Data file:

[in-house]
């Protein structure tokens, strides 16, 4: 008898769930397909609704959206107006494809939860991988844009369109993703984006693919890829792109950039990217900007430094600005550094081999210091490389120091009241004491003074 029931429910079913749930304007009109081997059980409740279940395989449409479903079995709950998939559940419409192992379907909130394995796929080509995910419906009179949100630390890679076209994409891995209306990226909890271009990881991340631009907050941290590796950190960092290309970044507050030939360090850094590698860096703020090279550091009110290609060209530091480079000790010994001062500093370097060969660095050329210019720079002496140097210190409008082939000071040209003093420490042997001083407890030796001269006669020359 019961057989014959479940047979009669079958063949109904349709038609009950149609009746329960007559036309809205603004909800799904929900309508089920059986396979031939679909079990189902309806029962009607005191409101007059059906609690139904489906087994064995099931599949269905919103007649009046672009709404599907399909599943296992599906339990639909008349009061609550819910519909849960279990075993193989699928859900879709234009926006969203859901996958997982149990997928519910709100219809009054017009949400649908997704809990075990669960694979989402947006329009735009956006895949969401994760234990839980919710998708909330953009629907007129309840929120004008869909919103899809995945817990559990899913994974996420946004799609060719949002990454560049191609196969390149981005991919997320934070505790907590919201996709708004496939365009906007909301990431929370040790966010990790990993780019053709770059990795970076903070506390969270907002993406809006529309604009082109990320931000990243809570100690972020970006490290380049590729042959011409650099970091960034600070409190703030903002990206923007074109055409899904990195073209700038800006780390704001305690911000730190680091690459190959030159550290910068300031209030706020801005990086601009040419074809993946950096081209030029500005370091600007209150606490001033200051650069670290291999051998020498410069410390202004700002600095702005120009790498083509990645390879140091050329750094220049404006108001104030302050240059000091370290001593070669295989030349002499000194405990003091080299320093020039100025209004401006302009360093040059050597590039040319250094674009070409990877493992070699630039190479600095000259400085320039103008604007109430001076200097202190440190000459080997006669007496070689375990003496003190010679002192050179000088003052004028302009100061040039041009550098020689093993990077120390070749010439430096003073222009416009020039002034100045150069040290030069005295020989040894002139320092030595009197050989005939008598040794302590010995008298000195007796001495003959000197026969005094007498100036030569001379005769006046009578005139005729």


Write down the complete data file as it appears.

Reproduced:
[in-house]
């Protein structure tokens, strides 16, 4: 008898769930397909609704959206107006494809939860991988844009369109993703984006693919890829792109950039990217900007430094600005550094081999210091490389120091009241004491003074 029931429910079913749930304007009109081997059980409740279940395989449409479903079995709950998939559940419409192992379907909130394995796929080509995910419906009179949100630390890679076209994409891995209306990226909890271009990881991340631009907050941290590796950190960092290309970044507050030939360090850094590698860096703020090279550091009110290609060209530091480079000790010994001062500093370097060969660095050329210019720079002496140097210190409008082939000071040209003093420490042997001083407890030796001269006669020359 019961057989014959479940047979009669079958063949109904349709038609009950149609009746329960007559036309809205603004909800799904929900309508089920059986396979031939679909079990189902309806029962009607005191409101007059059906609690139904489906087994064995099931599949269905919103007649009046672009709404599907399909599943296992599906339990639909008349009061609550819910519909849960279990075993193989699928859900879709234009926006969203859901996958997982149990997928519910709100219809009054017009949400649908997704809990075990669960694979989402947006329009735009956006895949969401994760234990839980919710998708909330953009629907007129309840929120004008869909919103899809995945817990559990899913994974996420946004799609060719949002990454560049191609196969390149981005991919997320934070505790907590919201996709708004496939365009906007909301990431929370040790966010990790990993780019053709770059990795970076903070506390969270907002993406809006529309604009082109990320931000990243809570100690972020970006490290380049590729042959011409650099970091960034600070409190703030903002990206923007074109055409899904990195073209700038800006780390704001305690911000730190680091690459190959030159550290910068300031209030706020801005990086601009040419074809993946950096081209030029500005370091600007209150606490001033200051650069670290291999051998020498410069410390202004700002600095702005120009790498083509990645390879140091050329750094220049404006108001104030302050240059000091370290001593070669295989030349002499000194405990003091080299320093020039100025209004401006302009360093040059050597590039040319250094674009070409990877493992070699630039190479600095000259400085320039103008604007109430001076200097202190440190000459080997006669007496070689375990003496003190010679002192050179000088003052004028302009100061040039041009550098020689093993990077120390070749010439430096003073222009416009020039002034100045150069040290030069005295020989040894002139320092030595009197050989005939008598040794302590010995008298000195007796001495003959000197026969005094007498100036030569001379005769006046009578005139005729």